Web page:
Good luck with your deadline – and see you VERY SOON!

    August 10, 2013
    • I was crying for half of yesterday, Kerrie, as one of my favourite characters died… At least Capt G knows to simply hand me tissue 🙂

      August 11, 2013
  2. Oh, checkout MY post next month, Helene!!!!! I’ve got the muse-ic in me! LOL

    I so know about saying goodbye too. I actually cried the other day as I re read the end of book two as I say goodbye to Calingarry Crossing. 😦

    August 10, 2013
    • Lol, will enjoy reading your next post, Jenn! They become such important parts of our lives and are with us more than most of our friends. And if we didn’t cry then we couldn’t expect our readers to feel that emotion.

      August 11, 2013
  3. This applies to non-fiction writers too. I’m writing a thesis and some days the procrastination bug is so strong and the ideas won’t flow, or I get exciting ideas for writing something else…
    As you say, you just have to write something.
    Thanks for this timely reminder.

    August 10, 2013
  4. Hi Helene. Reading your post and the comments about ending your time with characters is so true. I’m going to pretend it’s like playing dolls at the tea table, and I can go back, read again and play if I wish, (I need my options). Sometimes I think intuition comes sooner if you give yourself the mental space, meditate etc. Best wishes in your ending/deadline and relocation to Brisbane.

    August 11, 2013
    • Susan, love the idea of having options and being able to revisit. I always assumed I would reread my books once they are published but I find I don’t. I’ll read snippets for events or because I’m doing a blog post but after the first one I haven’t read any of the others from cover to cover. So perhaps I’m more fickle with my character friends than I think I am. I do find it a little strange when you’re at the point of doing promotional work for the published book, editing the current one, and writing the next story. I guess we all get used to it.

      Thanks for your good wishes. We’re in the Sandy Strait today and it’s glorious!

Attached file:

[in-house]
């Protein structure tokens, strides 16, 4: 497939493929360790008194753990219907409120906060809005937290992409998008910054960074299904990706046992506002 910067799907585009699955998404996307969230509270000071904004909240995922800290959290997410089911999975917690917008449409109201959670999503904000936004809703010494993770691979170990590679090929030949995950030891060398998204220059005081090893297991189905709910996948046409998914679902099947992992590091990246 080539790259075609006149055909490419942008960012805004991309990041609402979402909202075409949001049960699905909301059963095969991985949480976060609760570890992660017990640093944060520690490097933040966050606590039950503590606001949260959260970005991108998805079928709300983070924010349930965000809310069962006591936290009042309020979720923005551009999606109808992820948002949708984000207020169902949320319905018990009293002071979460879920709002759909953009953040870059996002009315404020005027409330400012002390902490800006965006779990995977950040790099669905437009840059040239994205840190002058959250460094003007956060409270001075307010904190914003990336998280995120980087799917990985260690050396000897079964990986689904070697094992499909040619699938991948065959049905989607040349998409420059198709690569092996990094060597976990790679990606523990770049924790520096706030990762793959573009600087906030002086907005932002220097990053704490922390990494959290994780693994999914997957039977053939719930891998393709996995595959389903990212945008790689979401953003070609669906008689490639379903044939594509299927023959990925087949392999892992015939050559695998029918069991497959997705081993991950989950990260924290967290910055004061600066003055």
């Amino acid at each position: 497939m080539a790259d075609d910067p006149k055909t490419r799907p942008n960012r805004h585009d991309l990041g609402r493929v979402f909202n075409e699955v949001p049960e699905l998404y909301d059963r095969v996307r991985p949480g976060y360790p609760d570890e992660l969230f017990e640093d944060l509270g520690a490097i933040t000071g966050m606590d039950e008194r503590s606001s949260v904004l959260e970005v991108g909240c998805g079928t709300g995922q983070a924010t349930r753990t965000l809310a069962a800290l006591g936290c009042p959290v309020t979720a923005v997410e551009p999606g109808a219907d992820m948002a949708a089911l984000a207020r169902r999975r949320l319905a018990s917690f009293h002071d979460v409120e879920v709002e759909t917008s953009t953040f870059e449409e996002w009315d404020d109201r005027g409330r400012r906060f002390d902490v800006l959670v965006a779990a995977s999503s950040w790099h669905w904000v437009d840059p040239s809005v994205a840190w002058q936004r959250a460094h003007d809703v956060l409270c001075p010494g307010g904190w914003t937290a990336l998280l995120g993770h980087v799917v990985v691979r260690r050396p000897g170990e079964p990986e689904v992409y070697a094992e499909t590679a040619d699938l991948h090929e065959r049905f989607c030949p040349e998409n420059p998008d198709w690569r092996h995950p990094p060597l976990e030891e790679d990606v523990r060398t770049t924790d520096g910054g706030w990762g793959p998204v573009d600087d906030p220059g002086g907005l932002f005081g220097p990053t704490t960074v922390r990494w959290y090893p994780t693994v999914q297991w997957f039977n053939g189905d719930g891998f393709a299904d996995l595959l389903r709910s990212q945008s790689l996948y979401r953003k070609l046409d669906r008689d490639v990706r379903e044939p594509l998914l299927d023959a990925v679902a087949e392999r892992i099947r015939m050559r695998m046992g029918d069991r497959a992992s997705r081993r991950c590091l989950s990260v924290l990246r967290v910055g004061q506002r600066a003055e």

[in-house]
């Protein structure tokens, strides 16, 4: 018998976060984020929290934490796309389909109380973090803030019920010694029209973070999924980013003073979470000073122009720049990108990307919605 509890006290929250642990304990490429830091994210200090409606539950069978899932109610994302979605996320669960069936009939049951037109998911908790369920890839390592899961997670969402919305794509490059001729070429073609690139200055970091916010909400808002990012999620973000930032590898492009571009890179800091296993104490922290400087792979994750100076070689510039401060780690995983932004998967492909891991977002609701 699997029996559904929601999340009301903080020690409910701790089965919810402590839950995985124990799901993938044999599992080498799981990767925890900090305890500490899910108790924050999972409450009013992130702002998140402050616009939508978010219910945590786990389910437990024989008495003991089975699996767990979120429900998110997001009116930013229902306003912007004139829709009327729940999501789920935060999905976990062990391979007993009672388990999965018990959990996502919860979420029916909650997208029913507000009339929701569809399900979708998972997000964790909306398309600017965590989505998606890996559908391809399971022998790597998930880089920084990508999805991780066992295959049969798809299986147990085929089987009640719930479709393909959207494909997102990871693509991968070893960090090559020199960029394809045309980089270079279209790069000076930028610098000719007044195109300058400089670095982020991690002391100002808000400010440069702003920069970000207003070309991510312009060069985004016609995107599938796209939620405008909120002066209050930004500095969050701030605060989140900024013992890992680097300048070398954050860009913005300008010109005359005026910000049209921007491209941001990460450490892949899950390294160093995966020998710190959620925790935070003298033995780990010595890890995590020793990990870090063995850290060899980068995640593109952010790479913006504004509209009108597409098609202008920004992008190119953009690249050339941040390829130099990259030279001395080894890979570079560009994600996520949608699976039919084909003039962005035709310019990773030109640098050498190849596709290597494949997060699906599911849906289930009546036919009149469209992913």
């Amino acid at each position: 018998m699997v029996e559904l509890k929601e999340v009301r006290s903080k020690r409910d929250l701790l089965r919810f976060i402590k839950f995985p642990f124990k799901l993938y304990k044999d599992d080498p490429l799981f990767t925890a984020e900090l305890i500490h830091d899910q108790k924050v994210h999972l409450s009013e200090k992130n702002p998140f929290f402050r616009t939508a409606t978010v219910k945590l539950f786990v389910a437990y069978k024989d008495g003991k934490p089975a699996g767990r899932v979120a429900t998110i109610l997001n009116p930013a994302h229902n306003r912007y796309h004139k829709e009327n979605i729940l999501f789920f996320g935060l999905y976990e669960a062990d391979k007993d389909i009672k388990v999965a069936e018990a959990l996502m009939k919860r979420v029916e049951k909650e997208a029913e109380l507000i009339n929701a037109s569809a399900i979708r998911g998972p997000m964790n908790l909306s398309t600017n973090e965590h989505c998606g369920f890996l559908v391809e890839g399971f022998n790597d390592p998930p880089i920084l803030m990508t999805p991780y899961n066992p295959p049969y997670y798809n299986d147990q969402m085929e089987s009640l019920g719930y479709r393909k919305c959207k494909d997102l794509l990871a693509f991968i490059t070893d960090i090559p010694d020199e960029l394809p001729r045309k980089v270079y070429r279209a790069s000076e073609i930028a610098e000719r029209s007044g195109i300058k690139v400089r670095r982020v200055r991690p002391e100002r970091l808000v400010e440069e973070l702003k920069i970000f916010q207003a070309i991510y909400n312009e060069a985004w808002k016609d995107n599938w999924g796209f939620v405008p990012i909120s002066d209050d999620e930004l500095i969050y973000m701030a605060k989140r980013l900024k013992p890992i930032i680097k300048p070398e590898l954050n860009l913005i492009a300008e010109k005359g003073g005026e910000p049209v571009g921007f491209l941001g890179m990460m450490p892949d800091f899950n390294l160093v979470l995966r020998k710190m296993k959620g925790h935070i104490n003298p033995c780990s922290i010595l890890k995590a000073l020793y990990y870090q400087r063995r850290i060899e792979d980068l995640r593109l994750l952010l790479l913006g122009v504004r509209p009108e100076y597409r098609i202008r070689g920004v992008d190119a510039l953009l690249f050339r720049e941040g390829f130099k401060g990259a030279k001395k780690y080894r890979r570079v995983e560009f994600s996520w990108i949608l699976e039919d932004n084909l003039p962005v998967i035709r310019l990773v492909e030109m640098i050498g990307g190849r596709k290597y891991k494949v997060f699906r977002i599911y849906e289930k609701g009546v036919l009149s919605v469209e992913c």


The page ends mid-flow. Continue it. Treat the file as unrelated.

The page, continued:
August 11, 2013
  5. Opinionated introvert, it is such a common theme with writers. We will head off on a new project rather than knuckle under and finish the old one. All the best with your thesis 🙂

    August 11, 2013
  6. Good post Helene, as usual. It’s really just a matter of ‘Do It’, isn’t it! Keep writing and keep at it until the solution comes, which it will. It’s like a spinning top mechanism, you have to get it spinning and when you take your hand away it keeps spinning. No spin = no momentum = no words = procrastination = doubts and then it’s a free fall into the chocolate, bounce down the cliff hitting wine, TV and someone else’s book and then land at the bottom of the cliff – with nothing.

    It must be very hard to keep writing when you are on a boat in the Barrier Reef, I salute your dedication!

    August 11, 2013
  7. Love your analogy of a spinning top, Phillipa. It does gain its own momentum and become almost self-sustaining. But I’ve had those moments of taking out the chocolate and the wine on the way day as well…

    Staying motivated while underway is a little more challenging than I anticipated, but there is nothing like a deadline for delivering a swift kick!! And back to writing I go 🙂

    August 11, 2013
  8. Thanks so much for your wonderful article. It helps to know that professional writers such as yourself struggle too. And it is hard saying goodbye! I’m actually discovering that I want to spend more time with a character of mine from Tomaree, my second last book. I’m just beginning a manuscript where she will be the main character and eighteen years younger. Should be fun.

    August 13, 2013
  9. Debbie, that sounds like a wonderful step back in time with your character. Enjoy every moment of it.

    It is always comforting to know other writers go through the same angst – terminal uniqueness we used to call it in flying when a trainee believes they are the only ones struggling to master something!

    August 16, 2013

Trackbacks & Pingbacks

  1. Month In Review (August 2013) | Writing Novels in Australia
  2. Writing Doesn’t “Just Happen” | Jennifer Greenleaf